John Howard Yoder

yoder(December 29, 1927 – December 30, 1997) was an American theologian and ethicist best known for his defense of Christian pacifism. His most influential book was The Politics of Jesus, which was first published in 1972. Yoder was Mennonite and wrote from an Anabaptist perspective. He spent the latter part of his career teaching at the University of Notre


Yoder earned his undergraduate degree from Goshen College where he studied under the influence of Mennonite theologian Harold S. Bender.[1] He completed his Th.D. at the University of Basel, Switzerland, studying under Karl Barth, Oscar Cullman, Walther Eichrodt, and Karl Jaspers. Anecdotally true to form, the night before he was to defend his dissertation on Anabaptism and Reformation in Switzerland, Yoder visited Barth’s office to deliver an entirely different document: a thorough critique of Barth’s position on war which he had written in the meantime called Karl Barth and the Problem of War.[citation needed]

After World War II, Yoder traveled to Europe to direct relief efforts for the Mennonite Central Committee. Yoder was instrumental in reviving European Mennonites following World War II. Upon returning to the United States, he spent a year working at his father’s greenhouse business in Wooster, Ohio.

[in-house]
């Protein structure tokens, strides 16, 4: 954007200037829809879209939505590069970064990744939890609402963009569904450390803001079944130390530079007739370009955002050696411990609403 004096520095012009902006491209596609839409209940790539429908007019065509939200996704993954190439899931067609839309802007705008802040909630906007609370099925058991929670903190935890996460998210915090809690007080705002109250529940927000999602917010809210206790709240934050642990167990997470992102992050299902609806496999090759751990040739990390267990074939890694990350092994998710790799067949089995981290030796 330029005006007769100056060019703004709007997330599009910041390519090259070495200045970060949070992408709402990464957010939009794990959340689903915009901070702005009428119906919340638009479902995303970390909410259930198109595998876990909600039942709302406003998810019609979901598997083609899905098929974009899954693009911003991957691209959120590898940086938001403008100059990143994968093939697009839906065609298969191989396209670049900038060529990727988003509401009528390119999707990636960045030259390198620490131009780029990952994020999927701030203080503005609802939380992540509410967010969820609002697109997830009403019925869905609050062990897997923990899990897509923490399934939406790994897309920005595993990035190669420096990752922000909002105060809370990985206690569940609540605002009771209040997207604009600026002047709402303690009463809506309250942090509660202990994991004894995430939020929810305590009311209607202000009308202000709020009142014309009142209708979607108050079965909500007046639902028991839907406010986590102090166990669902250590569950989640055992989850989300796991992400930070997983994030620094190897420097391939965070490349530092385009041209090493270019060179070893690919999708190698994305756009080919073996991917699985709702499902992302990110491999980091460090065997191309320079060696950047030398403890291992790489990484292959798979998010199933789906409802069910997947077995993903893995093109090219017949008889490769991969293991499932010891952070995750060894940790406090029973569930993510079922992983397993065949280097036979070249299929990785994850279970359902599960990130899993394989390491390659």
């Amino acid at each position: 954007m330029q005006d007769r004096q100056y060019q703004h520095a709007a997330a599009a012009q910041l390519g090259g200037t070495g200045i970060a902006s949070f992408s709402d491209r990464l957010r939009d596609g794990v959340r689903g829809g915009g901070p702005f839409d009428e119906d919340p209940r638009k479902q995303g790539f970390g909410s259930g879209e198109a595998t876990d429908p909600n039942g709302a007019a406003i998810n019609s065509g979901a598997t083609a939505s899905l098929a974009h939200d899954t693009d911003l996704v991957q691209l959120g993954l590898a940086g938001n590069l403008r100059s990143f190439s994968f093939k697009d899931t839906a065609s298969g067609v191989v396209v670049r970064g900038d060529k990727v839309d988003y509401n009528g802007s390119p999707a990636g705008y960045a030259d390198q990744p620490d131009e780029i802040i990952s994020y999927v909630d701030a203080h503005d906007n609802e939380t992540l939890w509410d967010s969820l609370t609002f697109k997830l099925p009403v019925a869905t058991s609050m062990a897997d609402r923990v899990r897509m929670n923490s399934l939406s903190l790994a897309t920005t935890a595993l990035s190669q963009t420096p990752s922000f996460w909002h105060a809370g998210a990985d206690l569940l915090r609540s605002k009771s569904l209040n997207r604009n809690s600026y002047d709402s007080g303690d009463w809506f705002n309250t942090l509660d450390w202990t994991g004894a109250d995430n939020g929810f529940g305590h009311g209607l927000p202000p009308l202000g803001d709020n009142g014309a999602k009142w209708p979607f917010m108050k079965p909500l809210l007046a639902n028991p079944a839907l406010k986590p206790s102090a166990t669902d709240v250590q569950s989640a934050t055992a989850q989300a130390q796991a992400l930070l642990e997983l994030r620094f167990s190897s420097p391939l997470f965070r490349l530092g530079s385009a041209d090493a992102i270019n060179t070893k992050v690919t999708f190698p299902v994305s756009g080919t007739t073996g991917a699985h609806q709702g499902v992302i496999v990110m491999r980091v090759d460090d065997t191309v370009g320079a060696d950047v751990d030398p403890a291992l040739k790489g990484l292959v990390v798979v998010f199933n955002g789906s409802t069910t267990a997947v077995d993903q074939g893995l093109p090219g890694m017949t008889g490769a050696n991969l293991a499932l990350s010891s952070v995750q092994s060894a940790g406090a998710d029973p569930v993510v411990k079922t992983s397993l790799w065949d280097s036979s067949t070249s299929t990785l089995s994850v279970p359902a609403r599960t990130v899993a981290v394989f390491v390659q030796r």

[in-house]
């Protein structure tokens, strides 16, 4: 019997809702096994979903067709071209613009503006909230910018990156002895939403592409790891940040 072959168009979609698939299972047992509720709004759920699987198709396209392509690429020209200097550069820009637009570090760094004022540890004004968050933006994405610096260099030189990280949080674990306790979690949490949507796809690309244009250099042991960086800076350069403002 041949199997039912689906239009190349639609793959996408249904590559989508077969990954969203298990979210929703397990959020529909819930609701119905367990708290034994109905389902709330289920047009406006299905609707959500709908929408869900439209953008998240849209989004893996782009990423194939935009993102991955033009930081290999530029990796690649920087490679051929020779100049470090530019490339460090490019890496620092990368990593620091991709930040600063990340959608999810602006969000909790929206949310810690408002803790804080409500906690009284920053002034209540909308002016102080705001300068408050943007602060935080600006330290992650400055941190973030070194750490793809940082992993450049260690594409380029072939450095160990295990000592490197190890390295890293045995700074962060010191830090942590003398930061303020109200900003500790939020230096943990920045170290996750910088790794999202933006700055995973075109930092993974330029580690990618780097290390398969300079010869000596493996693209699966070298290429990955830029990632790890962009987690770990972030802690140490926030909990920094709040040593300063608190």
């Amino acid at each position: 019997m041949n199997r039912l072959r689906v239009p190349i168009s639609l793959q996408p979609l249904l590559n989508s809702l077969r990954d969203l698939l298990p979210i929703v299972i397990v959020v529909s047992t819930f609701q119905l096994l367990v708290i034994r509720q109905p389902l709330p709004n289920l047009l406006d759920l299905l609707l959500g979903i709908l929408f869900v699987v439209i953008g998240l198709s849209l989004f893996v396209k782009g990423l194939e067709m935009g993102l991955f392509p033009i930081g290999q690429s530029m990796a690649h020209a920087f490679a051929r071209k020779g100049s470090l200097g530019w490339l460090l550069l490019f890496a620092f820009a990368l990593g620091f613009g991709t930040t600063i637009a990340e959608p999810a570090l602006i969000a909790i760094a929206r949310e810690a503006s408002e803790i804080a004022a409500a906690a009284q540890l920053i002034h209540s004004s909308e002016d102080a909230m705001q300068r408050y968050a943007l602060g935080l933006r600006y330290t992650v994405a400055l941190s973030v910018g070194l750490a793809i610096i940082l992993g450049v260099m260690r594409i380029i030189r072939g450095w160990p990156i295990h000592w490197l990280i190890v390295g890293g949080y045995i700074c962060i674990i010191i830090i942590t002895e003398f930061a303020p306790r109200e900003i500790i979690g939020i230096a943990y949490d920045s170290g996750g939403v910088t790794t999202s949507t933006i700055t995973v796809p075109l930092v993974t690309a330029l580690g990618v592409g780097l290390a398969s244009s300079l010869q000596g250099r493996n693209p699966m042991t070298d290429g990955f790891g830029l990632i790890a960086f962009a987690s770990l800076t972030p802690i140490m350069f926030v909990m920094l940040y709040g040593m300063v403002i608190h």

Yoder began his teaching career at Goshen Biblical Seminary. He was Professor of Theology at Goshen Biblical Seminary and Mennonite Biblical Seminary (the two seminaries that formed Anabaptist Mennonite Biblical Seminary) from 1958 to 1961 and from 1965 to 1984. While still teaching at Associated Mennonite Biblical Seminary, he also began teaching at the University of Notre Dame, where he became a Professor of Theology and eventually a Fellow of the Institute for International Peace Studies.

Yoder’s personal papers are housed at the Mennonite Church USA Archives.


Yoder is best remembered for his work related to Christian ethics. Rejecting the assumption that human history is driven by coercive power, Yoder argued that it was rather God—working in, with, and through the nonviolent, non-resistant community of disciples of Jesus—who has been the ultimate force in human affairs. If the Christian church in the past made alliances with political rulers, it was because it had lost confidence in this truth.

He called the arrangement whereby the state and the church each supported the goals of the other Constantinianism, and he regarded it as a dangerous and constant temptation. Yoder argued that Jesus himself rejected this temptation, even to the point of dying a horrible and cruel death. Resurrecting Jesus from the dead was, in this view, God’s way of vindicating Christ’s unwavering obedience.